Hola my little prickly pears! Thank you for joining me as we take a trip to Mexico to explore one of the world’s favourite fruits and today’s word: .
I’m sure you’re familiar - avocado is a fruit with a soft, squishy centre, often mushed to make guacamole or spread on toast with a smattering of feta and offered for an increasingly high price by small cafe owners. The word ‘avocado’ is from the Spanish ‘aguacate’, which in turn comes from the Nahuatl word ‘āhuacatl’. This Nahuatl word could also mean ‘testicle’, likely due to the similarities between the fruit and the body part in shape and appearance. This word can be combined with other words - for example ‘ahuacamolli’, meaning avocado soup or sauce, from which the word guacamole derives.
Today’s English word ‘avocado’ comes from a rendering of the Spanish ‘aguacate’ as ‘avogato’, first written in English in 1697 as ‘avogato pear’. This was later corrupted to ‘alligator pear’, a term still used by many to describe avocados in the Southern USA and the Caribbean. Some guess that ‘alligator’ also refers to the likeness of texture or rough green skin of both alligators and avocados. Because the first translation ‘avogato’ sounds like ‘advocate’, many languages reinterpreted the word avocado to share this meaning. The French word for avocado is ‘avocat’, which also means lawyer, comparable to the Dutch word ‘advocaatpeer’. In India, the avocado is referred to as ‘butter fruit’. In Australia, avocado is commonly shortened to ‘avo’, a colloquialism that has also become popular in South Africa in the United Kingdom, but one that also causes confusion between the regularly used ‘arvo’ - an Australian abbreviation for afternoon. Afternoon on toast anyone?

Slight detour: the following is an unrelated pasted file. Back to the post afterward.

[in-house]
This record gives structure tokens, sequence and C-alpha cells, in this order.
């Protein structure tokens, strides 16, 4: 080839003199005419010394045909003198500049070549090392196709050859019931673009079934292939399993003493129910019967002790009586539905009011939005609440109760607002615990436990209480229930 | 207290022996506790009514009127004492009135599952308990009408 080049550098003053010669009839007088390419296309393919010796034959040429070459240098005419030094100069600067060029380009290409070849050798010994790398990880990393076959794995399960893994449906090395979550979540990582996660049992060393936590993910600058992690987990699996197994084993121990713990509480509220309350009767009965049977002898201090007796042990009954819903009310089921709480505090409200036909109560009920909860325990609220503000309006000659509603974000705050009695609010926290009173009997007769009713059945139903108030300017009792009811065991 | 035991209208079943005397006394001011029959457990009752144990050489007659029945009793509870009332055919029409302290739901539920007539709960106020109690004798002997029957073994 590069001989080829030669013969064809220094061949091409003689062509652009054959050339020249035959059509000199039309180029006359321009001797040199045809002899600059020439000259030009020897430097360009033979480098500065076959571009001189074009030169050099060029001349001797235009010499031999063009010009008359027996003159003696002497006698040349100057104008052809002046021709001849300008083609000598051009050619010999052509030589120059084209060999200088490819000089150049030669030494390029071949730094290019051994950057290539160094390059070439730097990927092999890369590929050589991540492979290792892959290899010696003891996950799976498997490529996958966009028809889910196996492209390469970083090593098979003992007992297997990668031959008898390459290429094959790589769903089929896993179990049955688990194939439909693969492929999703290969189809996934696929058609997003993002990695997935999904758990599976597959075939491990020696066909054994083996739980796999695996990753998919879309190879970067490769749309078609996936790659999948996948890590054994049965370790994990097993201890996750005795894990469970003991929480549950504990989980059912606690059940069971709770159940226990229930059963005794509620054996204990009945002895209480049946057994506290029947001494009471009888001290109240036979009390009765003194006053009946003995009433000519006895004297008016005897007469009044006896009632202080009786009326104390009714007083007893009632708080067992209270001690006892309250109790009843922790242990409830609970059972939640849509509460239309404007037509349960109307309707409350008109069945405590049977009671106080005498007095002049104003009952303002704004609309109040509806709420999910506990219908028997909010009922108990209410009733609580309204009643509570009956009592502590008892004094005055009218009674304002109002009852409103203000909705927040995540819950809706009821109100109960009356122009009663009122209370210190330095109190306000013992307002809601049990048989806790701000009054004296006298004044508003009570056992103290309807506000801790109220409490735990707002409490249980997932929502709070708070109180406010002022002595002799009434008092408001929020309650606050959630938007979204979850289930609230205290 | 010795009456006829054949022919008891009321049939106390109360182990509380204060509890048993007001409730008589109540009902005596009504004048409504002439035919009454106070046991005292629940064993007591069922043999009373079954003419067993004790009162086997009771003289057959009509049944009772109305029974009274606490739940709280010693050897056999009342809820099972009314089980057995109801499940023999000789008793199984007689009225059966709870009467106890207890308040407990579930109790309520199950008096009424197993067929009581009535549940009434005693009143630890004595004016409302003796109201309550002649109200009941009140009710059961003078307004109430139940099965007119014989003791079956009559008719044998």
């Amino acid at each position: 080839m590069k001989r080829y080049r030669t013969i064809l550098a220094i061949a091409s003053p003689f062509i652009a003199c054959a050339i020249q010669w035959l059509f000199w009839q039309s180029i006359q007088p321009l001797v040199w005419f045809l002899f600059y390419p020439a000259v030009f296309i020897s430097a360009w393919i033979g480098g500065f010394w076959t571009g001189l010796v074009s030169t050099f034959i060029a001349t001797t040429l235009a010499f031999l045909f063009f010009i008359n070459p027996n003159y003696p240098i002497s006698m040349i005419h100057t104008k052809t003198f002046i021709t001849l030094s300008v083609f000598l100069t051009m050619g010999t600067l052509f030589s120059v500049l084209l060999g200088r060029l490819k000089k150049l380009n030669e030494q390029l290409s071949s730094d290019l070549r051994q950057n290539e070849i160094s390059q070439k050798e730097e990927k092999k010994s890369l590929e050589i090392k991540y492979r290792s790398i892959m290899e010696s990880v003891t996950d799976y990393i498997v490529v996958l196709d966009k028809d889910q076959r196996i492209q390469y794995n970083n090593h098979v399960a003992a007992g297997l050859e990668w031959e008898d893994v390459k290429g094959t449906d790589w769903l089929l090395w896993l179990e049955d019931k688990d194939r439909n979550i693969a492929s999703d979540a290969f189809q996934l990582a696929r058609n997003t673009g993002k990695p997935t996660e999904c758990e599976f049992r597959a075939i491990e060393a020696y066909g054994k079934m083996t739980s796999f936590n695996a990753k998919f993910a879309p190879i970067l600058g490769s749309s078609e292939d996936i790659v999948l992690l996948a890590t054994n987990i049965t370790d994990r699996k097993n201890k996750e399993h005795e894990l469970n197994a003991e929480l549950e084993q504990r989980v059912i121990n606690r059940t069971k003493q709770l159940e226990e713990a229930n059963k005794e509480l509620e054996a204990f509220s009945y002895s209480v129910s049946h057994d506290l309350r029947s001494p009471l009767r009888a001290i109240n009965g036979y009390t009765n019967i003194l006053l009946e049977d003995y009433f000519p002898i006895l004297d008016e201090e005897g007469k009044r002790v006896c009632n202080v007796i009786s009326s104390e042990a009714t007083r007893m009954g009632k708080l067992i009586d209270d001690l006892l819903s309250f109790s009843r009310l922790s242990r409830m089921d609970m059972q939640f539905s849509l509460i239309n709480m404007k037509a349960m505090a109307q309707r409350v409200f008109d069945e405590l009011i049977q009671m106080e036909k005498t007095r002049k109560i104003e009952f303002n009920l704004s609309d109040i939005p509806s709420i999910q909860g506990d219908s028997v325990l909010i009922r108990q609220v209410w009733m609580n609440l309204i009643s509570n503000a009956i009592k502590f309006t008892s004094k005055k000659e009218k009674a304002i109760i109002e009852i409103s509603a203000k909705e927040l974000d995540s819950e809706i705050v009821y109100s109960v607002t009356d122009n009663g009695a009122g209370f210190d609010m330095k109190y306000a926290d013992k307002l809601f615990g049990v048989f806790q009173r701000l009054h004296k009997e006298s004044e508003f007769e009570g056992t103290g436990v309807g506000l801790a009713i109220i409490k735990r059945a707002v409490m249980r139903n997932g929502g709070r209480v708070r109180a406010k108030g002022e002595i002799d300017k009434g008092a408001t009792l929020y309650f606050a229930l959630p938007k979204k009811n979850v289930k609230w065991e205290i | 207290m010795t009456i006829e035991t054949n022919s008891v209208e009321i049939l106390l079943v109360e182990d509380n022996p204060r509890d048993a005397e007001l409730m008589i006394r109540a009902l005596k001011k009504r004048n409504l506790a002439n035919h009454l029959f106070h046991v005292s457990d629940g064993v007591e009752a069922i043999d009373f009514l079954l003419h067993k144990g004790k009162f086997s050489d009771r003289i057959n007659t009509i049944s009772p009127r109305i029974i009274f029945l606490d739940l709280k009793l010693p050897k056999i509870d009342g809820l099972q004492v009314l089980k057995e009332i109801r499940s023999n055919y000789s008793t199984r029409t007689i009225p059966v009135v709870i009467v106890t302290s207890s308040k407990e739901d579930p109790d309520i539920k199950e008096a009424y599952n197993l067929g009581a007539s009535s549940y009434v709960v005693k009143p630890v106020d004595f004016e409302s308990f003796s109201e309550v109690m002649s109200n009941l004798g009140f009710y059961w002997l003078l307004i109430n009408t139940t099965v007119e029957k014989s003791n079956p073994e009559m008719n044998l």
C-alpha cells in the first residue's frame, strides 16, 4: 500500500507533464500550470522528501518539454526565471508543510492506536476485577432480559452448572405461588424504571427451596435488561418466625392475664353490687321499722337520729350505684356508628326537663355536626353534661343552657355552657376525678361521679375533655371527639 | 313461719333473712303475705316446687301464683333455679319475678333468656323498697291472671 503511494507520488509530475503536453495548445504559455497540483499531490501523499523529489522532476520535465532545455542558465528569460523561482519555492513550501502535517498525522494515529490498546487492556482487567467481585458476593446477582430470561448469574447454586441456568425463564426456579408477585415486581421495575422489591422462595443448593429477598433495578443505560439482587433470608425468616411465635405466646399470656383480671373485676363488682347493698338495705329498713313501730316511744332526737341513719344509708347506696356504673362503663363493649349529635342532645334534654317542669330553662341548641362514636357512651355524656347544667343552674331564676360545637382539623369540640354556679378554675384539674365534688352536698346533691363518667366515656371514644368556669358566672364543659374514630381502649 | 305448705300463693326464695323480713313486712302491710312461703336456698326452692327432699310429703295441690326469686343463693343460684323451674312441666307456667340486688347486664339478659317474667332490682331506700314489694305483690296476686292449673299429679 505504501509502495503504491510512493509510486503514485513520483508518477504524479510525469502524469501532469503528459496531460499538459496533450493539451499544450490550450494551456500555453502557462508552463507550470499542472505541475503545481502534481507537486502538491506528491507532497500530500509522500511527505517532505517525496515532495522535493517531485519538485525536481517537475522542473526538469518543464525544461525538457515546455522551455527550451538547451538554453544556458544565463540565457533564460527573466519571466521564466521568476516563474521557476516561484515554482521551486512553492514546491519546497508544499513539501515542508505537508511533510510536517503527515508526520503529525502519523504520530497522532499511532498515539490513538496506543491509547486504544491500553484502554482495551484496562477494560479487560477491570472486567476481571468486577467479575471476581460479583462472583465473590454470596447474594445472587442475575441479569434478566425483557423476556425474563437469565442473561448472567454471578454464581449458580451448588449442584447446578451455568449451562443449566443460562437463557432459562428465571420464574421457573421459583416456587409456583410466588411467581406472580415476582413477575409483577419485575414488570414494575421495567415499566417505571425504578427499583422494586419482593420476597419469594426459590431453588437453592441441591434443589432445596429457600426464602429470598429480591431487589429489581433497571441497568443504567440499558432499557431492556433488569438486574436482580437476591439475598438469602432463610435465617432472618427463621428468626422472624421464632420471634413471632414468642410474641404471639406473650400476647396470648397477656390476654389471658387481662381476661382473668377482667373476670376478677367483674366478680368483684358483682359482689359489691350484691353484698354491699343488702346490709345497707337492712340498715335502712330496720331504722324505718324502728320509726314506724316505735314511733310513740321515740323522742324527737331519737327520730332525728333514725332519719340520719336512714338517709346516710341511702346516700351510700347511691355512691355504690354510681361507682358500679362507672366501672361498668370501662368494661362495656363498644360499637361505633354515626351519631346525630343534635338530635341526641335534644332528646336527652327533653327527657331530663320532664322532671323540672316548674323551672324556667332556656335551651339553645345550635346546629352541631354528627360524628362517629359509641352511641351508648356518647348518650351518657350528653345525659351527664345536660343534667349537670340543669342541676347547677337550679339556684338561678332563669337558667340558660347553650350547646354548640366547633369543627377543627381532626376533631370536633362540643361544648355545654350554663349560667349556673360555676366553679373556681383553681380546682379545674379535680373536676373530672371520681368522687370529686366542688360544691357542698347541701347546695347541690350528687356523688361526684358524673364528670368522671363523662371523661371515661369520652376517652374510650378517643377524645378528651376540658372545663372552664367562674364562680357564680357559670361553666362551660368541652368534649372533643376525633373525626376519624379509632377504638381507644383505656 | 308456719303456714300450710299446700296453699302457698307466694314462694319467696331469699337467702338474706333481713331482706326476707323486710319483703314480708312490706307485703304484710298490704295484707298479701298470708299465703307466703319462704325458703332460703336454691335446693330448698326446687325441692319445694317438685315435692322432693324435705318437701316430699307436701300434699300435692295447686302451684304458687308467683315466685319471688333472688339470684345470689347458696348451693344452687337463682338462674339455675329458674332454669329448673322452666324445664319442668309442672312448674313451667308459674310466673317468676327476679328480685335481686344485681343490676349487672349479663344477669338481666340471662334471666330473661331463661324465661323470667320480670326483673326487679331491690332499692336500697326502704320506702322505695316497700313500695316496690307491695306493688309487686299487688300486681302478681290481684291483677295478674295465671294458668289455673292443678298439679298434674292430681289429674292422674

Isn’t language wonderful?
Written by Taylor Davidson, Read by Zane C Weber
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